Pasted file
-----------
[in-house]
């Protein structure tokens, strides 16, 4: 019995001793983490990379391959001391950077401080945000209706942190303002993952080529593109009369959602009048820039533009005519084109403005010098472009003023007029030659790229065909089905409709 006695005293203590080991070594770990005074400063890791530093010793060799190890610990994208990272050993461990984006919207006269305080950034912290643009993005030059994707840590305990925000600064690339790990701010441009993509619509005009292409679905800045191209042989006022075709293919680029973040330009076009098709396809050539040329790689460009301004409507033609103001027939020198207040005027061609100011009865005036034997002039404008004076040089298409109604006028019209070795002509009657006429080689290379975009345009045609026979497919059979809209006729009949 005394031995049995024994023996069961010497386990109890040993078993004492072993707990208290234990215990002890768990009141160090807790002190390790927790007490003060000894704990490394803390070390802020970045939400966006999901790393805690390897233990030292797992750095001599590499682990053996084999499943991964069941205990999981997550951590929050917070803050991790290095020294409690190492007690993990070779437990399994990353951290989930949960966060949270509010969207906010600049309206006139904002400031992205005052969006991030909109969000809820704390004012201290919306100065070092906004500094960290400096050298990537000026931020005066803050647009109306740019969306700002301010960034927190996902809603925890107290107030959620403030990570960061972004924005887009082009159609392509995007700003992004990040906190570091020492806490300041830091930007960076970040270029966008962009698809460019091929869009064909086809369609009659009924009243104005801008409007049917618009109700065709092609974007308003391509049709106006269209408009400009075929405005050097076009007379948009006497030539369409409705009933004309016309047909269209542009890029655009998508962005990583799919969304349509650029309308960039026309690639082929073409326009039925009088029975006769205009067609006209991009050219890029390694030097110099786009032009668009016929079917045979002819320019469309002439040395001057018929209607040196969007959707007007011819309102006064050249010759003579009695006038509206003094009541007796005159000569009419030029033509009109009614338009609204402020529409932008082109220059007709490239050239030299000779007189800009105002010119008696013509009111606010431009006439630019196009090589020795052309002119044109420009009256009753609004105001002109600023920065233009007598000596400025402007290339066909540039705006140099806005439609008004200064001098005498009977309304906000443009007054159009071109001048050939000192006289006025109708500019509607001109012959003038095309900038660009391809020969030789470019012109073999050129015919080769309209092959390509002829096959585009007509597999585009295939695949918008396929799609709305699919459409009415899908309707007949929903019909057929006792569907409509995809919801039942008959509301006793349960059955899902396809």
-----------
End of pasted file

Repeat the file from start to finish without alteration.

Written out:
[in-house]
């Protein structure tokens, strides 16, 4: 019995001793983490990379391959001391950077401080945000209706942190303002993952080529593109009369959602009048820039533009005519084109403005010098472009003023007029030659790229065909089905409709 006695005293203590080991070594770990005074400063890791530093010793060799190890610990994208990272050993461990984006919207006269305080950034912290643009993005030059994707840590305990925000600064690339790990701010441009993509619509005009292409679905800045191209042989006022075709293919680029973040330009076009098709396809050539040329790689460009301004409507033609103001027939020198207040005027061609100011009865005036034997002039404008004076040089298409109604006028019209070795002509009657006429080689290379975009345009045609026979497919059979809209006729009949 005394031995049995024994023996069961010497386990109890040993078993004492072993707990208290234990215990002890768990009141160090807790002190390790927790007490003060000894704990490394803390070390802020970045939400966006999901790393805690390897233990030292797992750095001599590499682990053996084999499943991964069941205990999981997550951590929050917070803050991790290095020294409690190492007690993990070779437990399994990353951290989930949960966060949270509010969207906010600049309206006139904002400031992205005052969006991030909109969000809820704390004012201290919306100065070092906004500094960290400096050298990537000026931020005066803050647009109306740019969306700002301010960034927190996902809603925890107290107030959620403030990570960061972004924005887009082009159609392509995007700003992004990040906190570091020492806490300041830091930007960076970040270029966008962009698809460019091929869009064909086809369609009659009924009243104005801008409007049917618009109700065709092609974007308003391509049709106006269209408009400009075929405005050097076009007379948009006497030539369409409705009933004309016309047909269209542009890029655009998508962005990583799919969304349509650029309308960039026309690639082929073409326009039925009088029975006769205009067609006209991009050219890029390694030097110099786009032009668009016929079917045979002819320019469309002439040395001057018929209607040196969007959707007007011819309102006064050249010759003579009695006038509206003094009541007796005159000569009419030029033509009109009614338009609204402020529409932008082109220059007709490239050239030299000779007189800009105002010119008696013509009111606010431009006439630019196009090589020795052309002119044109420009009256009753609004105001002109600023920065233009007598000596400025402007290339066909540039705006140099806005439609008004200064001098005498009977309304906000443009007054159009071109001048050939000192006289006025109708500019509607001109012959003038095309900038660009391809020969030789470019012109073999050129015919080769309209092959390509002829096959585009007509597999585009295939695949918008396929799609709305699919459409009415899908309707007949929903019909057929006792569907409509995809919801039942008959509301006793349960059955899902396809």